While Delmar is still a mish-mash of suburban strip malls, vacant lots and abandoned buildings, there are some new signs of life. Infill and rehabs are needed. The strip mall needs to go.
The incredible former market on Hodiamont Tracks is falling further into disrepair. I did a post on the potential of this building as a streetcar museum in the Additional Reading section. Something has to happen quickly or else.
NextSTL – Demo Alert: 5200 Cates
The troubling decline of the former St. Mark’s Catholic parish buildings, including the school is on display. A fire and copious copper and architectural theft has occurred. It stands today as a hulking tribute to gross abandonment. Help is needed now, lest it head to the landfill and be wiped from the history books.
There are very few examples of new construction and infill. They exist, but are few and far between. They are lower density, with large gaps vs. tightly built to match their neighbors like the original build out.
There are signs of rehabbing taking place, but it is not obvious or apparent on every block. They are happening slowly, but not at a pace that the average person would drive by and think the area is on the mend and money is flowing back into the neighborhood. I spoke to a couple old timers who have lived in Academy for decades. They are concerned that the place is falling further into abandonment and unlivable conditions. But know, there is a smattering of much needed rehabs underway.
What Are The Future Needs?
There are plans by Great Rivers Greenway to convert the former Hodiamont streetcar tracks to a pedestrian path and greenway. They are seeking neighborhood input now. This will be a massive boost to the area, and the greenway would go right through Academy, connecting it with the suburb of University City, MO to the west and Covenant Blu/Grand Center to the east.
This will be fun to watch over the next decade.
Soldan High School is a beautiful building in a gorgeous setting. I’d love to see another SLPS school merge with Soldan to fill it up and bring it to capacity. Meaning, I’d like to see this school retained by SLPS as opposed to sold for apartments. This is a historic place worthy of being a feather in the cap for the district.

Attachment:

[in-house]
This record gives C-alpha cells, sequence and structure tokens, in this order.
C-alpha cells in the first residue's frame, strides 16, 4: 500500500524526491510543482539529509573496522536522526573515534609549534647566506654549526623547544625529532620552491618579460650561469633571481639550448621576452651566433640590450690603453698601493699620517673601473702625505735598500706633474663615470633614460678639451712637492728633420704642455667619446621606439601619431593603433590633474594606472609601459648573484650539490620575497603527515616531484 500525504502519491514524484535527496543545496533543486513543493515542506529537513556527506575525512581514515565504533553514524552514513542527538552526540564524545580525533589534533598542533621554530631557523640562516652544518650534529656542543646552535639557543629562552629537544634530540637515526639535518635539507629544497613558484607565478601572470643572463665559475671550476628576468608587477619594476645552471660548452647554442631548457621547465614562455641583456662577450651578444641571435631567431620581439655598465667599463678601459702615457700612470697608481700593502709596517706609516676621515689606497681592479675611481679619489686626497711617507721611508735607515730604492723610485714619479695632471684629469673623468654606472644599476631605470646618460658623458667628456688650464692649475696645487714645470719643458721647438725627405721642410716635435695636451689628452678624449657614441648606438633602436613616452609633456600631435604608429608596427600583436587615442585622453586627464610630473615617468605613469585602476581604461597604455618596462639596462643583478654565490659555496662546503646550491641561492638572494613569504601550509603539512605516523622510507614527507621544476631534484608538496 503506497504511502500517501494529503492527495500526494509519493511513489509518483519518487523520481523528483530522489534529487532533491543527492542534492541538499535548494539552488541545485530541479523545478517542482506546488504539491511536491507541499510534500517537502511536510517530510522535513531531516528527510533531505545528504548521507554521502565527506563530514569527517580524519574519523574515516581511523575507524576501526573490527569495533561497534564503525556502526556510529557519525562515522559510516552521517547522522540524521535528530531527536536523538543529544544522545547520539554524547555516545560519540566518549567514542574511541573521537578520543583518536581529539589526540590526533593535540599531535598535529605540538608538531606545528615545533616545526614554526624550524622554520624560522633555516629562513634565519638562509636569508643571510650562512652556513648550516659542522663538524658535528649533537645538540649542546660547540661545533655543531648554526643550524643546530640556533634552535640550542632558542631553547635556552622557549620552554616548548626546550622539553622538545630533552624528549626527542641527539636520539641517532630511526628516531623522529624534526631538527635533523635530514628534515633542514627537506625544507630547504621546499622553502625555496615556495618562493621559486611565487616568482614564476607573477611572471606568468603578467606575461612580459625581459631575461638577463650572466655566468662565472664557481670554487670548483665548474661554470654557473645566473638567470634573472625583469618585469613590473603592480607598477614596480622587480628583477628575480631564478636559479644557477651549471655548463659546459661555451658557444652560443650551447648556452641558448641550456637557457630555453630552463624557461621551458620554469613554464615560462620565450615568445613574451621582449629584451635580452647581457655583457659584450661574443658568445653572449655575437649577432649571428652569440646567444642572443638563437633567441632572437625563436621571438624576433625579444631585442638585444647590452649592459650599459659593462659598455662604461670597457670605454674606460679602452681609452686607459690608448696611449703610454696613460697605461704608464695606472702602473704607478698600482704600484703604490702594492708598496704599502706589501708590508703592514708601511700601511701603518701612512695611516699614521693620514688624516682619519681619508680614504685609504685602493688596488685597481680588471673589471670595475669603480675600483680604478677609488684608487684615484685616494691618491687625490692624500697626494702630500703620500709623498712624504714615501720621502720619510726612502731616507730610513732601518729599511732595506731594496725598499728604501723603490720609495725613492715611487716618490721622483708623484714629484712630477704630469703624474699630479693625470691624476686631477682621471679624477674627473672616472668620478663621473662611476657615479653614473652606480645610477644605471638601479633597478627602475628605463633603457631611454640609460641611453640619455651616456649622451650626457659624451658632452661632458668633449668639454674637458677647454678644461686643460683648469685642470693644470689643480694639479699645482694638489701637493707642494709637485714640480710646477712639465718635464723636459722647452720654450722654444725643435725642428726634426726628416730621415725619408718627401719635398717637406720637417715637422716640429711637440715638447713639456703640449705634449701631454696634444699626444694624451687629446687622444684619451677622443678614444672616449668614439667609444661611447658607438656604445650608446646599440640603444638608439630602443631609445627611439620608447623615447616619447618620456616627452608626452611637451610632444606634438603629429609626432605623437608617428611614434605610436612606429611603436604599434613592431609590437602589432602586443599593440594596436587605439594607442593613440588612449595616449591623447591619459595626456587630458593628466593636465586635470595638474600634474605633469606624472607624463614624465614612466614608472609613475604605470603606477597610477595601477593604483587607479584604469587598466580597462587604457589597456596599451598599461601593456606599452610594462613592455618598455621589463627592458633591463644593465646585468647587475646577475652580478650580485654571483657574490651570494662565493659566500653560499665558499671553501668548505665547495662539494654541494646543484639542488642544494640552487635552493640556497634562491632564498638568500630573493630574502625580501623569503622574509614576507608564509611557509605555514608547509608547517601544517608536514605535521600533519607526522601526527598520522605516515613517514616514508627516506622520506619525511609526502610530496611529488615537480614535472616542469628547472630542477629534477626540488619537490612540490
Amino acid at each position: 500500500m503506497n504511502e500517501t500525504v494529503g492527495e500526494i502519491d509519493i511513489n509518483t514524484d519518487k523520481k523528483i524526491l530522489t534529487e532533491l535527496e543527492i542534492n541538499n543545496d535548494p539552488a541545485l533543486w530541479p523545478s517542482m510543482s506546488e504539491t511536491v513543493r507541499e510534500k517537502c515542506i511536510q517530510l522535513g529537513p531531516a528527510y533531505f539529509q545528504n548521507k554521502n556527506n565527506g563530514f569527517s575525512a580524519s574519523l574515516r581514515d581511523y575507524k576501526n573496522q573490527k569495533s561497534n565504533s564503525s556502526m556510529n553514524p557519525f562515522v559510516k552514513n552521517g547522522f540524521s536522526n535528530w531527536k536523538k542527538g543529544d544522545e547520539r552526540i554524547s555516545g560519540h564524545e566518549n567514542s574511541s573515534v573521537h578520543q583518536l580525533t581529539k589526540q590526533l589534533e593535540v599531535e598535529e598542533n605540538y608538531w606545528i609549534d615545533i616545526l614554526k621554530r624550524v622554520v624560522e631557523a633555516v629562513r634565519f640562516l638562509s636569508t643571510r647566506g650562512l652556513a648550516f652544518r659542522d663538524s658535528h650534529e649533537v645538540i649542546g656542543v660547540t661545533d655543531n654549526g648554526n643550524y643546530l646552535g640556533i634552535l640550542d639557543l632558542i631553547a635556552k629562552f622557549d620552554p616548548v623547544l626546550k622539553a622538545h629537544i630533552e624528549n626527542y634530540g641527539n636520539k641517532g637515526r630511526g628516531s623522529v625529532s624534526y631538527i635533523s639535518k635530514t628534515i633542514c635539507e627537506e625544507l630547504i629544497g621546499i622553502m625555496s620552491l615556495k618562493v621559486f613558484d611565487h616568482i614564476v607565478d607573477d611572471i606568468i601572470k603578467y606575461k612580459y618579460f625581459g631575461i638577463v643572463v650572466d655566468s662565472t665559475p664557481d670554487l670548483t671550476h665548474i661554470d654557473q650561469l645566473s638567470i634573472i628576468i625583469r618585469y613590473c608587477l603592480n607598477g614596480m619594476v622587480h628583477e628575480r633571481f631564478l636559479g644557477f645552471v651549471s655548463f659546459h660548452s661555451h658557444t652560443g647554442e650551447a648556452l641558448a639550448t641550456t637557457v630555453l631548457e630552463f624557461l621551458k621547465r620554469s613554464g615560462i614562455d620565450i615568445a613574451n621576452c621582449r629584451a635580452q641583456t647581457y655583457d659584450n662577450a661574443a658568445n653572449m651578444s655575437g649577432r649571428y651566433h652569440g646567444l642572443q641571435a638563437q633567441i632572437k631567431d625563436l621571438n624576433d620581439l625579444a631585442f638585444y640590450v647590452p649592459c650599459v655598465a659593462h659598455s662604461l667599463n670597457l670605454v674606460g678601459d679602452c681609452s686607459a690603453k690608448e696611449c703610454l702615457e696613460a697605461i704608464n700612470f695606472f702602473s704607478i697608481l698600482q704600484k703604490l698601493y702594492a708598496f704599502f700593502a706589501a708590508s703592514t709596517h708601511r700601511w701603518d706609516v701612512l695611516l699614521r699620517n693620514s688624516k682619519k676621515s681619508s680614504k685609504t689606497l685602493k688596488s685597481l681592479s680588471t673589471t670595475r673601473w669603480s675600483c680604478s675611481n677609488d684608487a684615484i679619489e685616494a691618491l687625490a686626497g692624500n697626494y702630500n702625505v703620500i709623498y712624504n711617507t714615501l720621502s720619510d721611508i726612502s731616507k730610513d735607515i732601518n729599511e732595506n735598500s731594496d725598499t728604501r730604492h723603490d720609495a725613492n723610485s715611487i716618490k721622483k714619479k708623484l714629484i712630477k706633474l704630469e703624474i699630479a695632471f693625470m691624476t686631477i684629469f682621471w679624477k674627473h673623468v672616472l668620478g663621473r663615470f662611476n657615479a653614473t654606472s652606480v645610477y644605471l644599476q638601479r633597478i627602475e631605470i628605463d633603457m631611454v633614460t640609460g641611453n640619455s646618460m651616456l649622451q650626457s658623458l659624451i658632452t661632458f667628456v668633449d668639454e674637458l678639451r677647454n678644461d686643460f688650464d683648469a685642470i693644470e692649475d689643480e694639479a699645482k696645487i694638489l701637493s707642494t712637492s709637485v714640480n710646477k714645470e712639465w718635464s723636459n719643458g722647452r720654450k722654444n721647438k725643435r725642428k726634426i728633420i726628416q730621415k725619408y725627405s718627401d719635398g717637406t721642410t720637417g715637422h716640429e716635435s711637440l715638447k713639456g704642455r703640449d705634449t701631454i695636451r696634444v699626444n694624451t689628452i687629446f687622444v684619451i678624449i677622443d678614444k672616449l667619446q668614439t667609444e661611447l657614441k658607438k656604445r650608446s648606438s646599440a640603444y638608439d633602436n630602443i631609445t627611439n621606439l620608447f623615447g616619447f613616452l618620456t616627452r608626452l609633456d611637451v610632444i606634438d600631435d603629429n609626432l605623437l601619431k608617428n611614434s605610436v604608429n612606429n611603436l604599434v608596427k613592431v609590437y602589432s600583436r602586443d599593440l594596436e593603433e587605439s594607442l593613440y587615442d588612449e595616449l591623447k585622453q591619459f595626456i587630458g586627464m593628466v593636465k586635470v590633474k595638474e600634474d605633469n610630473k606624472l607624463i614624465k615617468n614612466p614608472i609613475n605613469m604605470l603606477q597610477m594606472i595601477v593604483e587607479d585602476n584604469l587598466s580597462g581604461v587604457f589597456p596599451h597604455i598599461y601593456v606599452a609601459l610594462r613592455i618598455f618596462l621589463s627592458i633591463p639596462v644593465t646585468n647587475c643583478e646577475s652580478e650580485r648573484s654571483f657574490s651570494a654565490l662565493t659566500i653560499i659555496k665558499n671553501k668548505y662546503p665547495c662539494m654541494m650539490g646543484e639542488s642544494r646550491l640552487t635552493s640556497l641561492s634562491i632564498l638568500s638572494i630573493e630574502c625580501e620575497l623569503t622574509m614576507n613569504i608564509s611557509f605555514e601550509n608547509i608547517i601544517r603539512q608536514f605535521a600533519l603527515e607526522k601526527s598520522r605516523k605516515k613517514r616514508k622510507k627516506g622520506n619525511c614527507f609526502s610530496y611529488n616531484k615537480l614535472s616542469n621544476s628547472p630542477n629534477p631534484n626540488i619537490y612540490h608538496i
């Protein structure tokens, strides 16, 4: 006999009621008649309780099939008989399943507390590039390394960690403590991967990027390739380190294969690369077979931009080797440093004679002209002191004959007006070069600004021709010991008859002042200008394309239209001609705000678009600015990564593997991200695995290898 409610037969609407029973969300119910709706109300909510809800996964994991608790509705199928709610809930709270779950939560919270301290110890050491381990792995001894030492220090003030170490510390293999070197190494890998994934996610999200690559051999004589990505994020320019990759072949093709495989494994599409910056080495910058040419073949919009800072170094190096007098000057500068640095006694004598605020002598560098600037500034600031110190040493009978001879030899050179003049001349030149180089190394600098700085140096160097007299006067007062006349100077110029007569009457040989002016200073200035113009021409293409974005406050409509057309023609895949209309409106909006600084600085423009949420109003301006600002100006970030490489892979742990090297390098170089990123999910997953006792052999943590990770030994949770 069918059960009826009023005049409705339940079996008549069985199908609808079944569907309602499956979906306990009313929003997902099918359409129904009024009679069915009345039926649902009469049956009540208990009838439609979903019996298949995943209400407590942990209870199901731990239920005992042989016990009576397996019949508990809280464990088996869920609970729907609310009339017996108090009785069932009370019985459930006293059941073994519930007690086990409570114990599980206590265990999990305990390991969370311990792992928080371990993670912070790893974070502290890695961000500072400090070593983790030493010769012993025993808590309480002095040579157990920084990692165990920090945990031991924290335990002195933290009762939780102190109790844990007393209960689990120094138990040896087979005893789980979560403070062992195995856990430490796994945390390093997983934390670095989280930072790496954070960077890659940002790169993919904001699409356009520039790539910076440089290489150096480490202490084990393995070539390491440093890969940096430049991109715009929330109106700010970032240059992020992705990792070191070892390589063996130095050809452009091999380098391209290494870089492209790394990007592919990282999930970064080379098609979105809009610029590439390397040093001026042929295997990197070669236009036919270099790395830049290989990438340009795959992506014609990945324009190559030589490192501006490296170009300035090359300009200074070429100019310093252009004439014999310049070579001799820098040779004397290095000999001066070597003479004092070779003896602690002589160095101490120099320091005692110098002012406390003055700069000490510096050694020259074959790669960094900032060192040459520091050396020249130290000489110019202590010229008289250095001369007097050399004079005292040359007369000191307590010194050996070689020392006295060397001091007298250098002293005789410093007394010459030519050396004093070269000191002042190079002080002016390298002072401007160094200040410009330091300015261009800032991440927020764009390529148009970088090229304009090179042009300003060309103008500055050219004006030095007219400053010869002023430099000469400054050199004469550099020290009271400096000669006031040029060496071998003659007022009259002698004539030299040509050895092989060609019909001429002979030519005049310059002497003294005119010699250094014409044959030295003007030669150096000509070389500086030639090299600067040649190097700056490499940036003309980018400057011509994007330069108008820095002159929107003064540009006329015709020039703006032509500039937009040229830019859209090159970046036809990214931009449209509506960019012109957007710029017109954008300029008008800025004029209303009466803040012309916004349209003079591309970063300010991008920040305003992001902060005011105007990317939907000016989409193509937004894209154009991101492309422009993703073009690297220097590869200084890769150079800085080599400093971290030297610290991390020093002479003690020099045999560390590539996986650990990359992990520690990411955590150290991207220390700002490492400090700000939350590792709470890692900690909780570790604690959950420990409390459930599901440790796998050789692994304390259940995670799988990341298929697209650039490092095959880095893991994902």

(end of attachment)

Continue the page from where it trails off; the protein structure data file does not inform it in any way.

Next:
Other than that, I feel what is needed ASAP is investment. All hands on deck to save this place from further decay and abandonment. First, help the long time residents get loans. Rising property values will help. Investment and racial integration needs to happen. There is commentary to fight gentrification (see stop sign to the right).
I get it, but we aren’t there yet. It’s more of an emergency situation on saving this amazing place. The people who stuck it out need to stay and reap the rewards that more investment and residents will eventually bring.
Lots of quickly degrading and nearly gone properties exist, way more than ten years ago. Lots of sex workers on the streets in these parts. They always want to talk to the white guy on the Honda scooter with a camera around his neck.
Again, this is one of the most beautiful neighborhoods in all of the city. It needs money and attention now. The following are examples of just how special the architecture and vibe is. Just as there are board ups on nearly every block, there are many more proudly occupied homes.
Keep your eye on the next ten years, this is a critical time for Academy.
Additional St. Louis City Talk Reading